What lessons do parents teach their kids when they hate the New York Yankees?
Why do people love to hate the New York Yankees?
Posted Nov 03, 2009
My mom, Michele, is one of the nicest people in the world (I'm admittedly a bit biased, but this is true). She finds the good in everyone. Well, just about everyone. She cannot stand the New York Yankees! This does not make my mom unique. Throughout the Major League Baseball playoffs, I have encountered only one person who wants the Yankees to win the World Series. Everyone else I have spoken to has expressed an intense dislike, even hatred, for the vaunted Yankees. Why do people find this one team so objectionable?
The easy answer is a number: $208,097,414. That's right, the Yankees payroll is over $200 million this season. The Yankees payroll was more than triple that of the Twins (less than $68 million), their opponent in the opening round of the playoffs. The Boston Red Sox ($122 million) lost to the Los Angeles Angels ($118 million) in the other American League playoff series.
In the National League, Los Angeles ($100 million) defeated St. Louis ($88 million), while Philadelphia ($111 million) defeated Colorado ($72 million). The eight teams that made the playoffs were #1,4,6, 8, 11, 13, 21, and 23, respectively in payroll out of thirty teams.
The Yankees have the highest payroll every year. This year their payroll is nearly 50% higher than the 2nd highest payroll (the New York Mets)! They play in a new stadium built for more than one billion dollars. During the offseason, the Yankees signed C.C. Sabathia, A.J. Burnett, and Mark Teixeira for nearly half a billion dollars in long-term contracts. It's clear that rooting for the Yankees is roughly the same as cheering for the bully down the street to bloody another nose.
But is it a good thing to focus so much energy on disliking another (team or person)? When we spend time pointing out flaws in others, are we really becoming better people? Rather than focus so much on the negatives of the Yankees, what if fans (parents) chose to focus on the good things about the underdogs, and sports in general? It's a subtle difference, but our children learn important lessons from the language we use.
"I hate the Yankees" does little to teach our children lessons about hope, persistence, and teamwork. We ought to focus on the positive characteristics of the underdog, rather than the negative qualities about the evil Yankees. Below are five suggestions for what parents can say to kids about the Yankees while staying away from negativity:
1) "The Twins never quit, even though they don't have the same amount of money to spend on players as the Yankees." (a message about doing the best with what one has)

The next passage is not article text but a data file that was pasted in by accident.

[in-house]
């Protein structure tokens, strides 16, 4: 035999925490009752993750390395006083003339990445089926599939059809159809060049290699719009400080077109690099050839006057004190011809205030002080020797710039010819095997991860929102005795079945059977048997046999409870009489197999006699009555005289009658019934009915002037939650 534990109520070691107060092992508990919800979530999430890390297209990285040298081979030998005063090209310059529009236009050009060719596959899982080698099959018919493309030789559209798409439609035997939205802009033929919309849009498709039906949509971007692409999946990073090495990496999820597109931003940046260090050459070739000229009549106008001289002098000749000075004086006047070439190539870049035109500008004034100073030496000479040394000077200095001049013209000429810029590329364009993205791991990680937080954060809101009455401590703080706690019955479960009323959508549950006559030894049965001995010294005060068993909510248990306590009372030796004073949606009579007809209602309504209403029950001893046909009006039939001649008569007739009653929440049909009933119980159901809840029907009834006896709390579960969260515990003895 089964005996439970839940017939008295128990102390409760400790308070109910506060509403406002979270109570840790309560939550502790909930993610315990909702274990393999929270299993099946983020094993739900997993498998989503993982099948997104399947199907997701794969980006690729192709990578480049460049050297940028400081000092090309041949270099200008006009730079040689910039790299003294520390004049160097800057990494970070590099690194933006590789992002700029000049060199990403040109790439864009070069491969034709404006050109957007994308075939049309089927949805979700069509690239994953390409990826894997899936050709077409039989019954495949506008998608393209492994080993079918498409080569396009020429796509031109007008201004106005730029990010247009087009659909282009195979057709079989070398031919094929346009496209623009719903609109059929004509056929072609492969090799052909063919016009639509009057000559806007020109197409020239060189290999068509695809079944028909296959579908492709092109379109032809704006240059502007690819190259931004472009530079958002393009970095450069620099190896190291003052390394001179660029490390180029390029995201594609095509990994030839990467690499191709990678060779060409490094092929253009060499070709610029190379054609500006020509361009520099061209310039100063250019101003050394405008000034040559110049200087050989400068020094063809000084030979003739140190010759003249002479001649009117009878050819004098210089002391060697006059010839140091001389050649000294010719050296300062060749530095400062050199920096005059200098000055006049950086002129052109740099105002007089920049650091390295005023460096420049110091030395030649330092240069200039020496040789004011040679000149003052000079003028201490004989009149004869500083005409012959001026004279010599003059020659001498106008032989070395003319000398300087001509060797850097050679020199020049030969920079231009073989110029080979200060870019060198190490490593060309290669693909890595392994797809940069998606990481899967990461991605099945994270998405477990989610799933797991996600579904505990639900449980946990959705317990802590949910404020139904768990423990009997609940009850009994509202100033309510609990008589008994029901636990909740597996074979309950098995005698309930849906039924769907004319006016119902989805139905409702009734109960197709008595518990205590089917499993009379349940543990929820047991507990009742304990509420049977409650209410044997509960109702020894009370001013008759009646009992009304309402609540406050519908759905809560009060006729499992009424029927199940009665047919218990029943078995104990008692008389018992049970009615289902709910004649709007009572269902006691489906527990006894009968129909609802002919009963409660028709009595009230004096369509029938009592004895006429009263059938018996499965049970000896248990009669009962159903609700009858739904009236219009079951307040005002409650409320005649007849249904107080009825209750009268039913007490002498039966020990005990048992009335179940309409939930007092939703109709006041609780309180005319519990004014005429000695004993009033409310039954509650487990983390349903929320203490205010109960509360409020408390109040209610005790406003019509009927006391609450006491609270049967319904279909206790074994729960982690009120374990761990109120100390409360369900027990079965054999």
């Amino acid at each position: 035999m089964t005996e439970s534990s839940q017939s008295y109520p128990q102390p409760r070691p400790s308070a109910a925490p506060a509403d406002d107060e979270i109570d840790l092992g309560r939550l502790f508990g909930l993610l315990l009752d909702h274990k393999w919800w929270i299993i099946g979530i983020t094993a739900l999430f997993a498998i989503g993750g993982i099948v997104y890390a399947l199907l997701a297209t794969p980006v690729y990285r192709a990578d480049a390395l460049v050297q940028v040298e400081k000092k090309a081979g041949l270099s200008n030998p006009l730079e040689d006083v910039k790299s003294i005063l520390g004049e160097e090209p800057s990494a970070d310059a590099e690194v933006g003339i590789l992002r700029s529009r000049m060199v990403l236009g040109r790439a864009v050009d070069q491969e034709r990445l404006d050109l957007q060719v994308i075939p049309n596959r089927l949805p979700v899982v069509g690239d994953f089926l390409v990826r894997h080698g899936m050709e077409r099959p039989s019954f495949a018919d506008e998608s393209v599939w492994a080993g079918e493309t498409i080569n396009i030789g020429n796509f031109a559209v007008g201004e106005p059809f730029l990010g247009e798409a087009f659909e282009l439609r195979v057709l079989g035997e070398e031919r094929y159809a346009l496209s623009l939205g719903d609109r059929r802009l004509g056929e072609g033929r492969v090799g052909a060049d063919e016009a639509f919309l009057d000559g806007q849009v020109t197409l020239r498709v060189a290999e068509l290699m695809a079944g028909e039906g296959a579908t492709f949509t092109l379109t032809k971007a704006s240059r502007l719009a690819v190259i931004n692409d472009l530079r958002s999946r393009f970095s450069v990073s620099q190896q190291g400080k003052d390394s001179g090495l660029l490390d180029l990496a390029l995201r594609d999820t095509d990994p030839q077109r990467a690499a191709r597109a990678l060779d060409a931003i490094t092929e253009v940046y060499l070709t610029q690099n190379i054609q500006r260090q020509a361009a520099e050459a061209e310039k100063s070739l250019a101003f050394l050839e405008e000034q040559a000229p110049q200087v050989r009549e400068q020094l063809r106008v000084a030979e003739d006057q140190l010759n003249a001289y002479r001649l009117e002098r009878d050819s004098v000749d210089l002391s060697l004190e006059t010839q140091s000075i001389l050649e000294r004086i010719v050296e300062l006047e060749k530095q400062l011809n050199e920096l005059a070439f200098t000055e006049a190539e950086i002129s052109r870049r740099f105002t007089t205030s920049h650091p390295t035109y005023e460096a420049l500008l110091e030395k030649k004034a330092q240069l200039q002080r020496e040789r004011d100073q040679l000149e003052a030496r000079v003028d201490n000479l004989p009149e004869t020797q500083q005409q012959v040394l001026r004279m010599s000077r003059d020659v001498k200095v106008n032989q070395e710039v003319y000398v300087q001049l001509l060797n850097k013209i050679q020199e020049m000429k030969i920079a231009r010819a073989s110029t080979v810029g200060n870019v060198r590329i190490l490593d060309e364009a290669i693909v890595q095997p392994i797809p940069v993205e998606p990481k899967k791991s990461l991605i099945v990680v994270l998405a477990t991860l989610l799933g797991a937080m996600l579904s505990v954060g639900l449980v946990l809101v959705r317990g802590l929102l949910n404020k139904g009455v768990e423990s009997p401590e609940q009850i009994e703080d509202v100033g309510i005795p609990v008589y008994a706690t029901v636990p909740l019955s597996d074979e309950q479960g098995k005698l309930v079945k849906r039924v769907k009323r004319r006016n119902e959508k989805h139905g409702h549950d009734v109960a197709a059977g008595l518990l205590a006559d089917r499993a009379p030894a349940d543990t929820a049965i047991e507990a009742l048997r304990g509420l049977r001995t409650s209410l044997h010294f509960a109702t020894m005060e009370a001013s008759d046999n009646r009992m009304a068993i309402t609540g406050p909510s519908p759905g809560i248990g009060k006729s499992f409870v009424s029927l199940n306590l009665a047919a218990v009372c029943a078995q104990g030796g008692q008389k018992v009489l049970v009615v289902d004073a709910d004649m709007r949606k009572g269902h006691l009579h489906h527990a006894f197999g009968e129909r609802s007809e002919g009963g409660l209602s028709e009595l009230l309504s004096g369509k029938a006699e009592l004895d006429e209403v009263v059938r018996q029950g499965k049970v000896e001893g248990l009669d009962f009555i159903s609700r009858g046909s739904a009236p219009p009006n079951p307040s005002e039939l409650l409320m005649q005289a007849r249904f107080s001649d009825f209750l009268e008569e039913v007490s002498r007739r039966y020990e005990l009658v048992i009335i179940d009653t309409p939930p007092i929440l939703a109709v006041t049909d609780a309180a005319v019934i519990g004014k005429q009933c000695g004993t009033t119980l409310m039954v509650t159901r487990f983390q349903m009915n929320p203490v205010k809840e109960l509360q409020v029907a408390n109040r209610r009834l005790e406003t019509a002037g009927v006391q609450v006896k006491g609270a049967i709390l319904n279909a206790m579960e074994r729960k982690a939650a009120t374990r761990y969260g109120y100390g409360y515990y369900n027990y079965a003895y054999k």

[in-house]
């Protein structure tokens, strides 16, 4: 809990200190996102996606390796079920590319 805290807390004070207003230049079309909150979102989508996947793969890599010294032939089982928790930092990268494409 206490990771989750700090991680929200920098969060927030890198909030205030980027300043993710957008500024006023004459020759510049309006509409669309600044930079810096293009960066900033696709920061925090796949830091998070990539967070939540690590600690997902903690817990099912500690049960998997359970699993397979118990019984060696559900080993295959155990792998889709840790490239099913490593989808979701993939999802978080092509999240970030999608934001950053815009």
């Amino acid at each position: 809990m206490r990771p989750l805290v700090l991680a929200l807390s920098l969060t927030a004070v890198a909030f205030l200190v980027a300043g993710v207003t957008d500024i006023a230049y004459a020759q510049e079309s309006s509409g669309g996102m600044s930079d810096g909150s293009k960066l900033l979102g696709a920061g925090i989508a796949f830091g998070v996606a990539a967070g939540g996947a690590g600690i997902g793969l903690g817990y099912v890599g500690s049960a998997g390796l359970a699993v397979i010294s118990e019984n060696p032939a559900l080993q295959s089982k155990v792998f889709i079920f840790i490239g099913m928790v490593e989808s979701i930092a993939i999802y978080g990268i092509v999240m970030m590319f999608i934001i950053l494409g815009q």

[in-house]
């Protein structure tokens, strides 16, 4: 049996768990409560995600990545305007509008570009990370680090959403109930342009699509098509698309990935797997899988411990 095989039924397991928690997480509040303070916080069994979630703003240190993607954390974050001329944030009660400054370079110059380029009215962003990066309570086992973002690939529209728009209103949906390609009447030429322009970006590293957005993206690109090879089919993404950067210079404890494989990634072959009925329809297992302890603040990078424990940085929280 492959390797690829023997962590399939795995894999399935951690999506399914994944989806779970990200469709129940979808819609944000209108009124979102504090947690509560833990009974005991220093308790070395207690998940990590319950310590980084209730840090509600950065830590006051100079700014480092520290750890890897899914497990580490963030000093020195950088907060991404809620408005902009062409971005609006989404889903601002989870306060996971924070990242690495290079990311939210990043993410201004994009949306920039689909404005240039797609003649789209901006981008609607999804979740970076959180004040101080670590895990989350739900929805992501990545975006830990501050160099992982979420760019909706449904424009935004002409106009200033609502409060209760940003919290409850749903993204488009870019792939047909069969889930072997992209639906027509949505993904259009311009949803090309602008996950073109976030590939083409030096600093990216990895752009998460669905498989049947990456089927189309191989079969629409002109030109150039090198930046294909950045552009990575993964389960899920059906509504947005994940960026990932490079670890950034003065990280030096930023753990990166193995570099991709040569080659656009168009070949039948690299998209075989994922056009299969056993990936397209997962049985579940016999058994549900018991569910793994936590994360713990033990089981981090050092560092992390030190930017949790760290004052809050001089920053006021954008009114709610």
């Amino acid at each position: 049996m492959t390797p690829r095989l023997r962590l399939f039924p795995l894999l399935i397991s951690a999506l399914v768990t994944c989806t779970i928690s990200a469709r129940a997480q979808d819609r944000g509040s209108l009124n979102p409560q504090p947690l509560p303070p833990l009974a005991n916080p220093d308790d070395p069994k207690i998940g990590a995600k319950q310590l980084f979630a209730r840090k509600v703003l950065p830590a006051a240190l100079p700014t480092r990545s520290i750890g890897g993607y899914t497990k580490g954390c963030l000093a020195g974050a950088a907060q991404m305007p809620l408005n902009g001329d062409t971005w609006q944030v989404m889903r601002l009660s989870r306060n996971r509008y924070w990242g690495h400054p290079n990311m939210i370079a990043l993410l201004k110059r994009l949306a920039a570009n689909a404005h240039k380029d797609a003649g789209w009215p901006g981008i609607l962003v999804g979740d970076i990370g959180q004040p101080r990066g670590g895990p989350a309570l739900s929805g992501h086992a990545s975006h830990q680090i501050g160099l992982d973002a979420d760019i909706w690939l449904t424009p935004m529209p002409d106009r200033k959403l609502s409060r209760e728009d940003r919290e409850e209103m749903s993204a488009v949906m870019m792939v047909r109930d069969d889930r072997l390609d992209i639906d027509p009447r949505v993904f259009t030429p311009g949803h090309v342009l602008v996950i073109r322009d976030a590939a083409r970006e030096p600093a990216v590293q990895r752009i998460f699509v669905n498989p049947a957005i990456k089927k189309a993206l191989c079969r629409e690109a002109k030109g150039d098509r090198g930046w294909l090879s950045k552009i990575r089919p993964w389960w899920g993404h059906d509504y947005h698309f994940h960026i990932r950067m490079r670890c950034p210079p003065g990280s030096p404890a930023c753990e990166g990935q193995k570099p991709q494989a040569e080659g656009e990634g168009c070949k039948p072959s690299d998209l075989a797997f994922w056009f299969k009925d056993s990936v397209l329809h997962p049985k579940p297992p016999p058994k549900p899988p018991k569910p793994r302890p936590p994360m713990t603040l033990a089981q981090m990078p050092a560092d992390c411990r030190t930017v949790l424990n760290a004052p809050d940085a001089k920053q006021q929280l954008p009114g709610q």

2) "The Phillies were down 3-1 in the series, but they're still giving it their best shot." (a message about staying motivated and trying one's hardest, even when times are tough)
3) "Even though the Yankees make a lot of money, watch their players. They hustle, encourage each other, and play great baseball. To win, a team must hit, field, and pitch better than their opponent." (a message that money doesn't get hits, and that substance wins over style)
4) "Notice how focused all of the players in the World Series are on each play." (a message about concentration, and how all players can work on this skill)
5) If all else fails, remind your kids that the Phillies won the World Series in 2008 and that the Yankees have not won a championship since 2000. Does that make the Yankees an underdog? Probably not, but it is proof positive that the beauty of sports lies in the fact that plays have to be made and games have to be won on the field.
Our kids can learn a lot from sports - it's our job to keep positive energy, motivation, and values at the forefront of our children's minds. Just as with life, in sports what we did yesterday means little, and what we plan to do tomorrow means even less. What does matter, and what we can focus on, is what we're doing and what we're encouraging our kids to do today.
Let me be clear: I do not hate the New York Yankees. In fact, for some reason, I find myself cheering for them more than I’d like. I like the way guys like Mariano Rivera, Jorge Posada, and Derek Jeter represent consistent excellence. I also respect the way the Yankees play baseball.
Although Major League Baseball’s financial structure may be financially flawed in the sense that it allows a team like the Yankees to buy the best talent year after year, this system is not unlike the way our country’s financial system works. Businesses have the right to spend money as they see fit. My concern is that parents who spend time hating the Yankees because of a flawed MLB system teach their children to dislike the team that has found the most effective way of playing within the rules. Teaching children to focus on things they can control is more beneficial than teaching them to hate someone or some team like the Yankees simply because that team has more resources and is successful with the existing system.
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